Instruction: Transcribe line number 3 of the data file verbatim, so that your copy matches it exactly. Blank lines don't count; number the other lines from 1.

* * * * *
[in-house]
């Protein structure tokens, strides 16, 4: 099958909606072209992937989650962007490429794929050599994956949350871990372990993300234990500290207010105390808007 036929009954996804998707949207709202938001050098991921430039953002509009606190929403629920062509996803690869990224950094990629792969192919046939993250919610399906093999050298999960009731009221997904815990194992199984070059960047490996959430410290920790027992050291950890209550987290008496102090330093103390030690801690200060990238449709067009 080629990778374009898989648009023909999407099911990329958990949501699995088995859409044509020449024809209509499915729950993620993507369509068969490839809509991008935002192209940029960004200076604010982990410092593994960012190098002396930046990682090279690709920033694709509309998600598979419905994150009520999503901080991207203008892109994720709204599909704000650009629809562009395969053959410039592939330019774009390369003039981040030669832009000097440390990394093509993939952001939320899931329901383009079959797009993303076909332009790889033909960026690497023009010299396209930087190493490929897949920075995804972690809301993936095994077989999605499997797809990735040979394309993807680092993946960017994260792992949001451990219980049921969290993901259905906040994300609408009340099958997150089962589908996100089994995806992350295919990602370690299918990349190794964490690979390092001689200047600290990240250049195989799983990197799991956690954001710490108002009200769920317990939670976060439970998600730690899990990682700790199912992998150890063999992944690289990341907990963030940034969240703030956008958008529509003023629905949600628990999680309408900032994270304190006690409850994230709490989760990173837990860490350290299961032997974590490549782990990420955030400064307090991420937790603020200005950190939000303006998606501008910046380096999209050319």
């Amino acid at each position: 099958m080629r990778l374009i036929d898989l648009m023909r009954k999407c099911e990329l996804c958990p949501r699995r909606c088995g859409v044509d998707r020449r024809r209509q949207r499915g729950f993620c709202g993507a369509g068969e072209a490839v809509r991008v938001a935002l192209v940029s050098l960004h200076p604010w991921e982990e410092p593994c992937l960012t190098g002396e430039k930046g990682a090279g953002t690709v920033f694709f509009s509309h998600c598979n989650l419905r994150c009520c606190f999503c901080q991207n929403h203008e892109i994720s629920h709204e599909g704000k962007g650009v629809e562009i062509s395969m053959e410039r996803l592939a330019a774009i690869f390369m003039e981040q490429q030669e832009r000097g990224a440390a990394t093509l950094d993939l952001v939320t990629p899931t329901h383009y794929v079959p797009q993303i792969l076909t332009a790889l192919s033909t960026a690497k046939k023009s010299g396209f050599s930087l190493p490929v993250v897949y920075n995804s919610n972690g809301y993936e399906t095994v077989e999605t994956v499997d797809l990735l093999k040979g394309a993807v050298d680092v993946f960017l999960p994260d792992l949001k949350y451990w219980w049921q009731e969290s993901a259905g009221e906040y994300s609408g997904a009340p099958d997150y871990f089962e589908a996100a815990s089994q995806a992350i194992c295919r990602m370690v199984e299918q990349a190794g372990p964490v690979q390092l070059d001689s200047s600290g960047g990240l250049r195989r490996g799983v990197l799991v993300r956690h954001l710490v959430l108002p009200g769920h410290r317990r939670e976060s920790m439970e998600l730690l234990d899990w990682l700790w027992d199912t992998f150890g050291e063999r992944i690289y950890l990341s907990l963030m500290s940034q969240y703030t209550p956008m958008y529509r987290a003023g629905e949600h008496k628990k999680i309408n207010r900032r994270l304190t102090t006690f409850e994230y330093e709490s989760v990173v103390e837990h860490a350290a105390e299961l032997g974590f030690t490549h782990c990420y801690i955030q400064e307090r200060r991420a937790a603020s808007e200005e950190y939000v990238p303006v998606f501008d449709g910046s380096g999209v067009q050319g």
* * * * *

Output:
């Amino acid at each position: 099958m080629r990778l374009i036929d898989l648009m023909r009954k999407c099911e990329l996804c958990p949501r699995r909606c088995g859409v044509d998707r020449r024809r209509q949207r499915g729950f993620c709202g993507a369509g068969e072209a490839v809509r991008v938001a935002l192209v940029s050098l960004h200076p604010w991921e982990e410092p593994c992937l960012t190098g002396e430039k930046g990682a090279g953002t690709v920033f694709f509009s509309h998600c598979n989650l419905r994150c009520c606190f999503c901080q991207n929403h203008e892109i994720s629920h709204e599909g704000k962007g650009v629809e562009i062509s395969m053959e410039r996803l592939a330019a774009i690869f390369m003039e981040q490429q030669e832009r000097g990224a440390a990394t093509l950094d993939l952001v939320t990629p899931t329901h383009y794929v079959p797009q993303i792969l076909t332009a790889l192919s033909t960026a690497k046939k023009s010299g396209f050599s930087l190493p490929v993250v897949y920075n995804s919610n972690g809301y993936e399906t095994v077989e999605t994956v499997d797809l990735l093999k040979g394309a993807v050298d680092v993946f960017l999960p994260d792992l949001k949350y451990w219980w049921q009731e969290s993901a259905g009221e906040y994300s609408g997904a009340p099958d997150y871990f089962e589908a996100a815990s089994q995806a992350i194992c295919r990602m370690v199984e299918q990349a190794g372990p964490v690979q390092l070059d001689s200047s600290g960047g990240l250049r195989r490996g799983v990197l799991v993300r956690h954001l710490v959430l108002p009200g769920h410290r317990r939670e976060s920790m439970e998600l730690l234990d899990w990682l700790w027992d199912t992998f150890g050291e063999r992944i690289y950890l990341s907990l963030m500290s940034q969240y703030t209550p956008m958008y529509r987290a003023g629905e949600h008496k628990k999680i309408n207010r900032r994270l304190t102090t006690f409850e994230y330093e709490s989760v990173v103390e837990h860490a350290a105390e299961l032997g974590f030690t490549h782990c990420y801690i955030q400064e307090r200060r991420a937790a603020s808007e200005e950190y939000v990238p303006v998606f501008d449709g910046s380096g999209v067009q050319g």